Letters to the Editor

Jeannette Batz's very well-written "Breaking Down the Wall" (RFT, Feb. 17) is an excellent analysis of the thorns and roses encountered in any public/private enterprise in this country -- especially when religion is a partner. It challenges conservatives and liberals to examine their positions on the delivery of human services in the wake of government "devolution."

We progressives need to start by accepting that there has never been a "wall" separating our states and churches, but a thin membrane that has been strong enough to prevent creation of an official church but permeable enough to allow churches to engage in quasi-public human-service programs. Ms. Batz poses the proper question of whether the move to faith-based organizations as primary providers in welfare-to-work programs will weaken the membrane. Welfare-to-work, although well-intended, is flawed enough in its secular form to not need the hint of religion clouding it further. In a few months, the first group of enrollees will meet the cold steel of very secular sanctions, from which the religious leaders interviewed wisely said they would steer clear. With that caution, the churches will need to diligently stay within objective program guidelines and also steer clear of what Ms. Oxford noted could be moralistic, shame-based standards.

As a clinical social worker who prefers a quieter form of religion than those described in the article, I base my work in my personal moral and spiritual convictions, as do the workers in the interview, and I believe they work best as a baseline rather than a front line. As long as FBOs see the social programs as extensions of their Christian (or Jewish, or Muslim, etc.) calling and not primarily as opportunities to proselytize, they could be efficient, effective additions to the resource net.

Michael A. Ruberton, ACSW, LCSW


To the Editor:
After reading Ray Hartmann's "Commentary" of Feb. 17 ("We Don't Get Fooled Again? Don't Be So Sure"), I think I experienced deja vu. Here we go again -- another megabuck urban-development project to help those who don't really need it. Unbelievable! Is this Bill Bidwill's revenge (who, by the way, still hasn't convinced anyone to build him a stadium)? Are we really this easy? Stadiums, bridges, shopping malls and who knows what else we will buy. I think I'm starting to get the picture, though. My home is older and in much worse shape than Busch Stadium is. Maybe I should start campaigning for public funds to replace it so that I can continue to live and work in St. Louis and contribute to the area's economy. That's reasonable justification, isn't it? We could all agree to that, couldn't we? "I need a new house, and you (taxpayers) pay for it. You'll be better off for the purchase."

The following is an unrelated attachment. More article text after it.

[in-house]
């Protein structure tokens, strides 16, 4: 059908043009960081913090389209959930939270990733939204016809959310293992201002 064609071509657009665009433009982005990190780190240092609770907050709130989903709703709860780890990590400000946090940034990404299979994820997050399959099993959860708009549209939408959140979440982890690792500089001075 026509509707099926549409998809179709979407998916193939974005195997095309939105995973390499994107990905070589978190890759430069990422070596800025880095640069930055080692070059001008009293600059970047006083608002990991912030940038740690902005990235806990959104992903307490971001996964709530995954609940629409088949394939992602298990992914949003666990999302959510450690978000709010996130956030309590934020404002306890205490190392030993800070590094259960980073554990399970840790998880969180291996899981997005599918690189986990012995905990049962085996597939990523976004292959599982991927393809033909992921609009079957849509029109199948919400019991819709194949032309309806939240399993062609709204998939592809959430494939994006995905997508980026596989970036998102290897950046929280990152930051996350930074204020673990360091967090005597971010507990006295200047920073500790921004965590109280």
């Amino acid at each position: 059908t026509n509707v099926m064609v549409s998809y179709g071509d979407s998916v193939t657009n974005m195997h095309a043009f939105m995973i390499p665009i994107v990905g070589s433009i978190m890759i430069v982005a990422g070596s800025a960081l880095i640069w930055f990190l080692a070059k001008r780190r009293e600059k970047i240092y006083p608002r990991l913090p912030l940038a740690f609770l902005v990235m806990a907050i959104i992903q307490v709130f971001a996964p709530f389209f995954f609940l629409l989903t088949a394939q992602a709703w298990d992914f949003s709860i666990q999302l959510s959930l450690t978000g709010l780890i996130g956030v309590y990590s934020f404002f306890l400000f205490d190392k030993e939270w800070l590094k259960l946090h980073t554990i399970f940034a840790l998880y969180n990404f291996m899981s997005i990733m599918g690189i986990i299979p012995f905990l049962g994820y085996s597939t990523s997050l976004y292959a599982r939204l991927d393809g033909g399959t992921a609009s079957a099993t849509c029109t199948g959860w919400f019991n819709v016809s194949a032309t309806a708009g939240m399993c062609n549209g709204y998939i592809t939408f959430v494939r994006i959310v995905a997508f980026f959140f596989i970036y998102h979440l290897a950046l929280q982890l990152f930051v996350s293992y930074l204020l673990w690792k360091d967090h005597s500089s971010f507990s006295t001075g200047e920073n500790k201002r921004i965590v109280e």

John Beaury


To the Editor:
Regarding your story on the Hon. Robert Dierker Jr. ("Out of Order," RFT, Feb. 10):

Hey, get with it! We're tired of hearing about bimbos and trailer trash who have an affair with some poor sap and then fink on him when the affair goes sour. It's just about consensual sex. That was a big girl you wrote about, not some 19-year-old intern who's never been to the big city. What are you guys? Republican prudes?

R. Davidson


To the Editor:
Tell me, Ray, when was it declared open season on Christians in St. Louis ("Commentary," "A Frightening Talent for Politics," RFT, Feb. 10)? It wouldn't be possible to talk about any other group of people in our society with such disdain and get away with it. In fact, in your politically correct world, it would probably be considered a hate crime if you wrote such venom about a Muslim, a Hindu or anyone other than a Christian.

Such mean-spirited, hate-filled "journalism" -- you should be ashamed of yourself.

Dan Johanningmeier


To the Editor:
Perhaps Cliff Froehlich did not have the benefit of seeing Lynn Rosemann's film Tattoo ("Film Reviews," RFT, Feb. 17) in the presence of other live audience members. The screening of Tattoo at Webster University provided what most filmgoers expect: a cinematic experience of shared audience response to situations and personalities on the screen. The success of a film must be measured, at least in part, on the basis of that response. The lively and engaging discussion between filmmaker, tattoo artists and audience that followed the showing is further evidence that Tattoo was indeed warmly received. Lynn Rosemann is to be congratulated as another St. Louis filmmaker who has successfully screened a completed film before a paying and appreciative audience.

Dick Colloton


To the Editor:
As a male of 54 years who was born and raised in South St. Louis, I returned to my neighborhood of baptism to attend the Mardi Gras. I was very proud of this city, as I stood on Seventh Street with my family from St. Louis and Switzerland. No problems, and as far as I could see from Broadway to Arsenal, people having fun and enjoying the day. A proud day to say I came from South St. Louis. The parade was extravagant this year, lasting almost a full two hours. My family and I gradually began to lose interest in the parade and decided to take a stroll through the streets of Soulard. I felt proud to be there, showing everyone who I was and where I came from.

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